Babylon gave way to Persian rule in 500 BC. Cyrus the Great allowed the Jews religious freedom and encouraged the rebuilding of their temple. He introduced the Aramaic language, which was to become to the Jews a language second to Hebrew. Persia eventually fell to Alexander the Great who introduced Hellenism the Jews to in 330 BC, and that is where the apostles of Christ found them on their journeys around the Mediterranean in the first century AD.
But the discourses of the prophets Amos and Hosea did a lot to change that. Yahweh dwelt on Mount Zion. They taught that Yahweh was no tribal god; he controlled the fate of humanity and ruled with justice, not mere whim. These Yahwist prophets, as they were called, came largely from the Judahite upper classes. They had Semitic names, meaningful names, like Yehoyishma (Yahweh will hear).
These prophets encouraged the Israelites to accept a declining interest in the worship of multiple gods. But during the reign of King Josiah in 609 BC the king of Babylon overthrew his Assyrian emperor and destroyed his city of Ninevah. We find our information on this war in the book of Jeremiah, who prophesied until after the downfall of Jerusalem under King Zedekiah.
In 586 BC the capture of Jerusalem occurred. The kingdom of Judah survived only two more decades. The Jews were deported to Babylon, but by then the religious life of the Judahites had become somewhat established as a monotheistic life. They gradually, in two major waves, returned to their homeland during the 5th and 6th centuries BC. It is from this period that the transformation of Israelite religion to Judaism is thought to have its most formative roots.
Review of Most Important Events of O.T. Hebrew history
Blessings from these seminal events resulted in numerous achievements in Jewish history:
The Exodus from Egypt in 1250 BC.
- Moses transformed the liberation of slaves into the birth of a nation.
- Formation of delegation of rule: Procedural law became model for English common law and US and French common law.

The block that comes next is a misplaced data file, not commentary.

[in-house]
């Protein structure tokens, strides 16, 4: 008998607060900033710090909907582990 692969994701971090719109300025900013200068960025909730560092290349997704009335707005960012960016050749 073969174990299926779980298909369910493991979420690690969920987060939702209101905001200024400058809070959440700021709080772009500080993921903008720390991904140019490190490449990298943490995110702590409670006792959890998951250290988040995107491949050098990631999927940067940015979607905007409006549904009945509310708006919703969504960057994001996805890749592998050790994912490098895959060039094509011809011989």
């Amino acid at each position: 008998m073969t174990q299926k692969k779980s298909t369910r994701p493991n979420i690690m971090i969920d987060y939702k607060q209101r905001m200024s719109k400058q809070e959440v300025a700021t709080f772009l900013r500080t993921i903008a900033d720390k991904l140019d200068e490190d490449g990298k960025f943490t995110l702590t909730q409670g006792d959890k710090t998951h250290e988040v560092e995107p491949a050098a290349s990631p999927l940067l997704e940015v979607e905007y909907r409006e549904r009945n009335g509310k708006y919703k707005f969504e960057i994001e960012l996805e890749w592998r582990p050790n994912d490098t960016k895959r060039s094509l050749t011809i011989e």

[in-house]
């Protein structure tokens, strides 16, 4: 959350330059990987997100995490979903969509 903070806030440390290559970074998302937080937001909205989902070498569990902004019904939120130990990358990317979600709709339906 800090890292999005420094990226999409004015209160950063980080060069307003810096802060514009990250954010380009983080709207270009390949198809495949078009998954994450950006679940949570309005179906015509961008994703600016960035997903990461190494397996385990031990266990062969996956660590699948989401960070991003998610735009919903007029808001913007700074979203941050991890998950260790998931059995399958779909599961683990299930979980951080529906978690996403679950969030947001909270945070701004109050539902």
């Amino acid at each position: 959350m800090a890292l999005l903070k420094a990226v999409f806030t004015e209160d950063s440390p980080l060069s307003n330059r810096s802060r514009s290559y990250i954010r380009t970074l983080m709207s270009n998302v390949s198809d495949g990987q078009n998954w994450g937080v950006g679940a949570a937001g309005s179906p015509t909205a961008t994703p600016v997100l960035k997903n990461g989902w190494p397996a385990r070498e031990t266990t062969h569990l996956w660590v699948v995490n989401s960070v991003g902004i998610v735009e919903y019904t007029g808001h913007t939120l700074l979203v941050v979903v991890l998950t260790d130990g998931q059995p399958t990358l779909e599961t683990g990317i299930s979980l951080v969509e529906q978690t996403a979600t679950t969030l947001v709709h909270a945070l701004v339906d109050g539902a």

- The monarch of King David, King Solomon, the erecting of temples.
- Production of histories, psalms, messianic hope attached to Davidic line.
The destruction of Israel in 722 BC led to the wandering and preservation of the ten tribes of Israel.
The destruction of Judah and exile to Babylon resulted in the formation of much of the Hebrew Bible.
The conquest of Jerusalem by the Romans in AD 70 led to the foundation of classical, rabbinic Judaism under the leadership of great rabbis. It also created a crisis of faith and the Sabbath became Israel's sanctuary.
The Moslem conquest of the Middle East in AD 640 led to philosophical and mystical inquiry that has become part of the Jewish religion and culture.
Beginnings of Hebrew Bible
How did the Hebrew bible and commentaries come into being? Our Old Testament fails to make explicit when Jewish history began. Since the time of Avraham the lore and legends of the Israelites have been recorded. They were legends told and retold by many oral historians and other peoples over previous thousands of years. Histories, poems, psalms and messianic myths were created and told in households throughout the area of the Eastern Mediterranean. The Levant, as it is called, includes all countries bordering the sea between Greece and Egypt.